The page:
Ancient Diseases - plague, colds, smallpox, pneumonia, dysentery
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Ancient Diseases

Ancient doctors tried to cure everyone who was sick, but they did better with some diseases than with others. Let's look at some common diseases and see what Egyptian, Roman, or Islamic doctors were able to do about them:

1) the common cold virus: fortunately, it doesn't matter much what the doctor does here, because you will probably get better on your own. Still if you get a fever and then the doctor bleeds you to reduce your blood humors, that will make you sicker not better. You were probably better off not going to the doctor. An herbalist, on the other hand, might have been able to give you willow bark (aspirin) for your fever, which would at least have made you more comfy, and maybe a cough syrup like slippery elm tea too. But in the form of willow bark, aspirin gives you terrible stomach aches. And if you had gone to a healing shrine, the extra rest and healthy food and hot baths might help you feel better quicker.

2) ear infections, or bronchitis : what you really need is antibiotics, and those were not invented until about the 1930s. So you would have to get better on your own if you were going to get better. Again, good food and plenty of rest, not being bled, and maybe some cough syrup would be your best bet. But people died of these diseases in antiquity, or they went deaf from earaches.

3) a broken leg : doctors were probably better at treating broken bones than other people were, because they understood anatomy (the inside of the human body) better. Hippocrates gives a pretty good description of how to set bones. Without a doctor, if the bone wasn't set right, you could end up not ever being able to use that leg again. But the greatest danger was probably from infection.

4) malaria : nobody had any idea what to do about malaria, which was much more common in ancient Greece or Rome than it is today. Healthy adults usually do not die of malaria, but children and old people and sick people often do. Even today malaria is difficult to cure completely. Healing shrines, where you could get rest and good food, may have helped some people recover.

5) depression : ancient doctors did not have antidepressants like Prozac, but all different kinds of healers would try to talk you through your depression. Often you would go to a healing shrine where the change of scenery and a chance to rest might help you to pull out of your depression. Talk and rest are not always enough to cure a depression though.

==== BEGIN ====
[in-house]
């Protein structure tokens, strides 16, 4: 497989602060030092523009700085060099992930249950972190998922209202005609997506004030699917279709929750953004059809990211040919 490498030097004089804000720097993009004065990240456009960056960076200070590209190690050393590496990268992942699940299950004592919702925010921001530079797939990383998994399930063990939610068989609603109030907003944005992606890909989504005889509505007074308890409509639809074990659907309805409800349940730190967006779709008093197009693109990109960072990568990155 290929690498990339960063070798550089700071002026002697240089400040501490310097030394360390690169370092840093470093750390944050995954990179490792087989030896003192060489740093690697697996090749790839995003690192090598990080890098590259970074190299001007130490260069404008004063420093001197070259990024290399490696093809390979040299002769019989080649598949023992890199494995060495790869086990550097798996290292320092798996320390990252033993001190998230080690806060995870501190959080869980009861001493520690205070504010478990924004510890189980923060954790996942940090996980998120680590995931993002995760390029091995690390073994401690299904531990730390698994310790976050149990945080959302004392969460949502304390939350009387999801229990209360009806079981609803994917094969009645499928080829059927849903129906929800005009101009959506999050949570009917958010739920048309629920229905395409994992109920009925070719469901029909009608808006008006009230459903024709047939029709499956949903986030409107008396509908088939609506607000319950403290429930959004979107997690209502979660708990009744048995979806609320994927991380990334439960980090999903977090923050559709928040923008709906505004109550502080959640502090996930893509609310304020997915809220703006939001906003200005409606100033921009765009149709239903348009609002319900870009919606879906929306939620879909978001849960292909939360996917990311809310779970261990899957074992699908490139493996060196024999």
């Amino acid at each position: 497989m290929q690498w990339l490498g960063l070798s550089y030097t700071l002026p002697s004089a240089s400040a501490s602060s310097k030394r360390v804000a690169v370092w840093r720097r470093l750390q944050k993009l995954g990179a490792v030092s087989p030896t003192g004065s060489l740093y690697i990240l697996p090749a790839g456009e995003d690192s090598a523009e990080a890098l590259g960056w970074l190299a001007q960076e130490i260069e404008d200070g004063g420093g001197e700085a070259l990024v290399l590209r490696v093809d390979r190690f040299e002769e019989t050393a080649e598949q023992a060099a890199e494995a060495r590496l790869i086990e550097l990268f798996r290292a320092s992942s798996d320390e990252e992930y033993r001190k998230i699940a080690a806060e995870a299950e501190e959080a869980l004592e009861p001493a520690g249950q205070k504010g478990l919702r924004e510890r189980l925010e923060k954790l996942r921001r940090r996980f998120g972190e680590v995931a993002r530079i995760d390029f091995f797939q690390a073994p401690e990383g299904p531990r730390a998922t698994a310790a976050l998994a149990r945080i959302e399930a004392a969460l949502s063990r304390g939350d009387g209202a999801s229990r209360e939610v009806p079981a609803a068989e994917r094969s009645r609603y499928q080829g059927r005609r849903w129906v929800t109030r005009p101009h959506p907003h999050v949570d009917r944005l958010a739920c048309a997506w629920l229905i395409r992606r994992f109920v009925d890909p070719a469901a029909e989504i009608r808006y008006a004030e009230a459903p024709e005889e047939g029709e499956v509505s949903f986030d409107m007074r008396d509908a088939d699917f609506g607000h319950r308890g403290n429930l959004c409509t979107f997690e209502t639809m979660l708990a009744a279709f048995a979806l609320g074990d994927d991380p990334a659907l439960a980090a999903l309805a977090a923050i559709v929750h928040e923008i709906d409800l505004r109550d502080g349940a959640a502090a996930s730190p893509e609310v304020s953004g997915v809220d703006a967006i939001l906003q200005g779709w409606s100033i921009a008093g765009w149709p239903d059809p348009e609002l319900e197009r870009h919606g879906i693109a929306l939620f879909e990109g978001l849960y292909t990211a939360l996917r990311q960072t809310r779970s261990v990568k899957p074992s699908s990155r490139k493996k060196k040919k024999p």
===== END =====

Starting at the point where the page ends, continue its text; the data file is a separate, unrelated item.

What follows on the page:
6) cancer : even today, doctors cannot cure all cancer, and often all a doctor can do is to give you painkillers. Ancient doctors did not have any medicines that cured cancer, and did not have as good painkillers as modern doctors have. Opium was known, but it is not clear how widely doctors used it. Most patients probably relied on wine to help them with their pain.

7) smallpox, measles, and plague: Today, smallpox has been wiped out by vaccinations, and many people are vaccinated against measles. Doctors can cure plague with antibiotics. But in antiquity, there was no medicine for anyone who had these diseases. People were more likely to live if they got good nursing care - plenty of good food, rest, and clean water.

To learn more about ancient and medieval diseases:

Main medicine page
Main science page

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Karen Carr is Associate Professor Emerita, Department of History, Portland State University. She holds a doctorate in Classical Art and Archaeology from the University of Michigan. Follow her on Instagram or Twitter, or buy her book, Vandals to Visigoths.
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  • Carr, K.E. . Study Guides, . Web. 25 April, 2017